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Apr 21, 2010

The economist and the lightning rods



Mark Twain died (or was born) today, a thousand years ago (OK, yesterday). This is the home where he was born, with the fence that opens Tom Sawyer, and a lost tourist that resembles Chang. (In fact, Becky's place (Becky, Tom's love interest) is just opposite the street. Samuel Clemens had a crush on her)



Here's a condensation of Twain's short story Political Economy.


[The first person is writing:] Political Economy is the basis of all good government. The wisest men of all ages have brought to bear upon this subject the---

Here I was interrupted and informed that a stranger wished to see me down at the door. I went and confronted him, and asked to know his business, struggling all the time to keep a tight rein on my seething political-economy ideas [...] He said he was sorry to disrupt me, but as he was passing by he noticed that I needed some lightning-rods. I said, "Yes, yes---go on---what about it?" [...]I am new to housekeeping; have been used to hotels...[...]I try to appear (to strangers) to be an old housekeeper; consequently I said in an offhand way that I had been intending for some time to have six or eight lightning-rods put up, but---The stranger started, and looked inquiringly at me, but I was serene. [...]



---richest treasures of their genius, their experience of life, and their learning. The great lights of commercial jurisprudence, international, confraternity, and biological deviation, of all ages, all civilizations, and all nationalities, from Zoroaster down to Horace Greeley, have---


Here I was interrupted again, and required to go down and confer further with that lightning rod man [...the lightning rod man says]"I leave it to you if you ever saw anything more deliriously picturesque than eight lightning-rods on one chimney?" All that was needed now, he verily believed, was to touch up the other chimneys a little.[...]He then figured up an estimate, and said that about eight more rods scattered about my roof would about fix me right.[...]


---wrestled with this great subject, and the greatest among them have found it a worthy adversary, and one that always comes up fresh and smiling after every throw. The great Confucius said that he would rather be a profound political economist than chief of police. Cicero frequently said---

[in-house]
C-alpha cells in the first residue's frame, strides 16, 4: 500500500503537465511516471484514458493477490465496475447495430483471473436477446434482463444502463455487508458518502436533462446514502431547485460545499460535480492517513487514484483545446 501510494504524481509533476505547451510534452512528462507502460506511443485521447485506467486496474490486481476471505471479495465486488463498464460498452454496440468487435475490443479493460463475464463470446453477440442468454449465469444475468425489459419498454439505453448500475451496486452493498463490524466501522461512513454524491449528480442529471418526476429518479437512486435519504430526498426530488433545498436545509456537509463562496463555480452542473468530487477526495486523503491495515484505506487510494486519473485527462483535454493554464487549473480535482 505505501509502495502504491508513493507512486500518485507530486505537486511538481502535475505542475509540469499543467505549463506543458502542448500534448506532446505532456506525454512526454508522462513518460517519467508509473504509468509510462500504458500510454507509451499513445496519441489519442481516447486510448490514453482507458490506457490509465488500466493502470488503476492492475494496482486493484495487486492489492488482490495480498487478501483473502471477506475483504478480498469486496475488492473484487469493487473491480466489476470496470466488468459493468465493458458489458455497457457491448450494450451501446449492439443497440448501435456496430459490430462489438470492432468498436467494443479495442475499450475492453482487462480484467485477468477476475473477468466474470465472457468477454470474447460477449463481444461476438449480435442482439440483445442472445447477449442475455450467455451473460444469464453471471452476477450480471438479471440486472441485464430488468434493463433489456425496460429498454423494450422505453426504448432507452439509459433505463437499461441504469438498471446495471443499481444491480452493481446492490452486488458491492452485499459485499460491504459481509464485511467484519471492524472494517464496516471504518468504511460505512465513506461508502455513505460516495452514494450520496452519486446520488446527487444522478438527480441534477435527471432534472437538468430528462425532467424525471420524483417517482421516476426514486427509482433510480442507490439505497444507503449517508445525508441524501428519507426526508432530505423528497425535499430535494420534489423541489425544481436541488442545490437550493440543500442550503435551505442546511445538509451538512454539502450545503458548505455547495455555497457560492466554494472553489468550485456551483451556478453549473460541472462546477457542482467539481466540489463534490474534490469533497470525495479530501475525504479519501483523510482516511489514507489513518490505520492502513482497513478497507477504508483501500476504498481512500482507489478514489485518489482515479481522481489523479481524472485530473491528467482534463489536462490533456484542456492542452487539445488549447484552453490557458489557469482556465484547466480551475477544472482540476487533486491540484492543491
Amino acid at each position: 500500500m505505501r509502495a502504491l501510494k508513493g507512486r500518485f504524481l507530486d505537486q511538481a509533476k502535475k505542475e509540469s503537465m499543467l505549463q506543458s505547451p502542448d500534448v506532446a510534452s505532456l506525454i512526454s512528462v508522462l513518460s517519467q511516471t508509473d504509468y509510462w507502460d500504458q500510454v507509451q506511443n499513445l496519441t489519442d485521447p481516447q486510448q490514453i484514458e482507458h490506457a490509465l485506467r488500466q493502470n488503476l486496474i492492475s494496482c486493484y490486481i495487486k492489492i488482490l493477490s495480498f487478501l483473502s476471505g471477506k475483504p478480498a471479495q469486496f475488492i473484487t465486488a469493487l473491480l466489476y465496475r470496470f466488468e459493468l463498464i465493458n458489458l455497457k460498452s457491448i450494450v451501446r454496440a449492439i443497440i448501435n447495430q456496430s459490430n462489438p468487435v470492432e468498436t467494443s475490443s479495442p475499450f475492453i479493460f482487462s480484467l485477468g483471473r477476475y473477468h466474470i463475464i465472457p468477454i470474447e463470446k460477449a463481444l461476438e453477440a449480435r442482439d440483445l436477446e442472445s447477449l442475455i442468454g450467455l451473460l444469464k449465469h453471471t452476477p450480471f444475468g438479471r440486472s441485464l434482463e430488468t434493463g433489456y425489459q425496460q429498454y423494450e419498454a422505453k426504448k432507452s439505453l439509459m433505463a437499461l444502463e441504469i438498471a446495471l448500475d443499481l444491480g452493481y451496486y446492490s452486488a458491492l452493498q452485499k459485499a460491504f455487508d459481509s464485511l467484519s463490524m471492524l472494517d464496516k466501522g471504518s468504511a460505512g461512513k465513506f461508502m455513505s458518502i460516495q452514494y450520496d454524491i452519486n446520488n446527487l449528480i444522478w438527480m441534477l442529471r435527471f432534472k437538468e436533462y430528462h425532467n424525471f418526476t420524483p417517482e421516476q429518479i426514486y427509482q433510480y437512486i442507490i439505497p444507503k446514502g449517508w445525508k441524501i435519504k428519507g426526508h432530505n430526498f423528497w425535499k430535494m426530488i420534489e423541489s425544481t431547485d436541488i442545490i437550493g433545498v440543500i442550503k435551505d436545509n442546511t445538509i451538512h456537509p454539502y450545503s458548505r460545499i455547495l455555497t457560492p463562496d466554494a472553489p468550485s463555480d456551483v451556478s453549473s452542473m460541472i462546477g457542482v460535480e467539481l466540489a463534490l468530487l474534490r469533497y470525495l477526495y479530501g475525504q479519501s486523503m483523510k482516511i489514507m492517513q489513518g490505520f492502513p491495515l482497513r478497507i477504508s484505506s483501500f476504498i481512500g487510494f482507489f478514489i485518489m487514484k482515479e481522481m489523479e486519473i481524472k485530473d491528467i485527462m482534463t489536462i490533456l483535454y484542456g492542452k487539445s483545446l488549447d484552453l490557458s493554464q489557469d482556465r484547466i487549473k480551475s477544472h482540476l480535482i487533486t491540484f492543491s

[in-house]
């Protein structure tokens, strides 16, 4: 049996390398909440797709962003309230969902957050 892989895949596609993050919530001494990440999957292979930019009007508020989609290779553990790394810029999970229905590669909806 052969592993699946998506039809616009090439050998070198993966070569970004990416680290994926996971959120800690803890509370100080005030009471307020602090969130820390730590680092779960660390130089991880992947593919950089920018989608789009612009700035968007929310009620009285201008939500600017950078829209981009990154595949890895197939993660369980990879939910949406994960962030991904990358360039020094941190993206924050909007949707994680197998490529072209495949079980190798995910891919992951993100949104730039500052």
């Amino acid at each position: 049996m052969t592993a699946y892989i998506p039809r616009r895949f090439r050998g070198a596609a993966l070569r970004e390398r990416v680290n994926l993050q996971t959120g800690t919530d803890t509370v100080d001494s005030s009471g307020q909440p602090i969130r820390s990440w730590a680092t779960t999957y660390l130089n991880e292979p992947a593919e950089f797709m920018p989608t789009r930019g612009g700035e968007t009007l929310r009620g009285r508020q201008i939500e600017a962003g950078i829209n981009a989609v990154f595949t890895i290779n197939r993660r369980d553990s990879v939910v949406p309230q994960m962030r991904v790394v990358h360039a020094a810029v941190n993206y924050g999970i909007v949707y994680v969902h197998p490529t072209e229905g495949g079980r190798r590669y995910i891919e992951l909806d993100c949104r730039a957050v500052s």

Here the lightning-rod man sent up another call for me. I went down in a state of mind bordering on impatience. He said he would rather have died than interrupt me, but when was employed to do a job, and that job was expected to be done in a clean, workmanlike manner, and when it was finished and fatigue urged him to seek the rest and recreation he stood so much in need of, and he was about to do it, but looked up and saw at a glance that all the calculations had been a little out, and if a thunder-storm were to come up, and that the house, which he felt a personal interest in, stood there with nothing on earth to protect it but sixteen lightning-rods---"Let us have peace!" I shrieked. "Put up a hundred and fifty!"


---"economy is heavens best boon to man." When the loose but gifted Byron lay in his Venetian exile he observed that, if it could be granted him to go back and live his misspent life over again, he would give his lucid and unintoxicated intervals to the composition, not of frivolous rhymes, but of essays up political economy---


Now, not a word out of you---not a single word. Just state your bill and relapse into impenetrable silence for ever and ever on these premises. Nine hundred dollars. Is that all? This check for the amount will be honored at any respectable bank.[...]



THREE DAYS LATER. We are all about worn out. For four-and-twenty hours our bristling premises were the talk and wonder of the town.[...]Our street was blocked night and day with spectators.[...]It was a blessed relief on the second day when a thunder-storm came up and the lightning began to "go for" my house, as the historian Josephus quaintly phrases it.[...]By actual count, the lightning struck at my establishment seven hundred and sixty four times in forty minutes, but tripped on one of those faithful rods every time. [...]Well, nothing was ever seen like it since the world began.[...]


TO WHOM IT MAY CONCERN. Parties having need of 3211 feet of best quality zinc-plated spiral-twisting lightning-rod stuff, and 1531 silver-tipped points [...] can hear of a bargain by addressing the publisher.

Mudvolleyball in Hannibal, IL, Mark Twain's birth place

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